“If I die tonight, would anyone cry?” Amber Cornwell published this post soon before committing suicide in December of 2014.
Social media is the modern-day soliloquy; kids are now more likely to lament emotional distress or seek help via online platforms. Through Machine Learning techniques, we found that Twitter was the overwhelming favorite for kids to vent emotions: 71% of flagged activity* are tweets. However, it is through these same platforms that cyberbullying occurs.
30% of flagged posts* are direct forms of cyberbullying. Interestingly, ⅓ of all students have experienced some type of online harassment. Teens exposed to cyberbullying are 2.4 times more likely to entertain suicidal notions. Certainty of this causal relationship is demonstrated by terms like “cyberbullicide”, as used in an American Public Health Association study.
Social media interactions can provide a look into a teen’s life, yet red flags are largely ignored due to the casual nature of online culture. Mean comments and threats are posted online all the time; this problem has proliferated into a cyberbullying epidemic, one that large social media platforms are struggling to mitigate. Dick Costolo, CEO of Twitter, admitted, “We suck at dealing with abuse and trolls on the platform and we’ve sucked at it for years.”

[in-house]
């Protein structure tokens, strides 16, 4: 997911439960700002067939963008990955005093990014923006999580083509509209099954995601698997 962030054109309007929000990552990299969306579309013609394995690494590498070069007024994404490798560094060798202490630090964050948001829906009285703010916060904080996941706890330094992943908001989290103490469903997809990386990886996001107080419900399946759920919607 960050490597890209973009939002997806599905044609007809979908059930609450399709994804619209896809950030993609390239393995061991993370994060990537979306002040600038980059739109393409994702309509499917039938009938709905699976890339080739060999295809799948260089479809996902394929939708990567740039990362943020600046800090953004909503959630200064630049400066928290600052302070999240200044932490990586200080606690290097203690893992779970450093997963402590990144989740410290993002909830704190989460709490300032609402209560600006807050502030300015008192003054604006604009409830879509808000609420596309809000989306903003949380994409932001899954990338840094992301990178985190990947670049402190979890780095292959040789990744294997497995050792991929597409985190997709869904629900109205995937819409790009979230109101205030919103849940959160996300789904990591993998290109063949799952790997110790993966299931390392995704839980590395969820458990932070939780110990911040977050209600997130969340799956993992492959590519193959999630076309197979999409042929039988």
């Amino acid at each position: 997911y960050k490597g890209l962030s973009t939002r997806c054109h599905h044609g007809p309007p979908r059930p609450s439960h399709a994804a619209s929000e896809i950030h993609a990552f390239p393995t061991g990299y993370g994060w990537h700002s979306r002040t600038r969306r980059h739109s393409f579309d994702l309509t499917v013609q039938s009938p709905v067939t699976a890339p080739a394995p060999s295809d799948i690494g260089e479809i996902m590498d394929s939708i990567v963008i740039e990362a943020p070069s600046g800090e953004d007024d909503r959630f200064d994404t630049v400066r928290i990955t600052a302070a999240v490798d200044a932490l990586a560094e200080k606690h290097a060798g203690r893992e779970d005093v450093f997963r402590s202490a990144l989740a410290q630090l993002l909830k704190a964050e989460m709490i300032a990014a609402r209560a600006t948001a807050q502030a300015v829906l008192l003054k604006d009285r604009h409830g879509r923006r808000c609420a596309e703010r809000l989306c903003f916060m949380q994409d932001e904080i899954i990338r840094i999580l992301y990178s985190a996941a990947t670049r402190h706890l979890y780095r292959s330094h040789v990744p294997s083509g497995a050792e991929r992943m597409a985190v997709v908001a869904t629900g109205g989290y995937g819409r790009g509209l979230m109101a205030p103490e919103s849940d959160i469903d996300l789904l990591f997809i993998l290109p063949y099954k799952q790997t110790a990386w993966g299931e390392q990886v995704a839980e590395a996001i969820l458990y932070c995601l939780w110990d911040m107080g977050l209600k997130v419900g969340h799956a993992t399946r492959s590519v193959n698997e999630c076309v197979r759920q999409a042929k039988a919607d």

Common Sense Media’s “5 Ways to Stop Cyberbullies”. Although this is a great guide for handling cyberbullying, there is a larger issue that still needs to be solved.
Amber was a victim of cyberbullying. So was Thomas Mullaney, and many others who decided to take their own life as a result. To reduce teen suicide and depression, we must eliminate a major root cause: bullying.
This month is National Bullying Prevention Month, a movement to stop bullying and cyberbullying once and for all. To learn more about how to get involved in with your local community’s bullying prevention initiatives, click here.
*Of 500,000 social media posts, 1 in 50 posts were flagged for suspicious behavior related to drugs, profanity, cyberbullying, threats, depression, or suicide.
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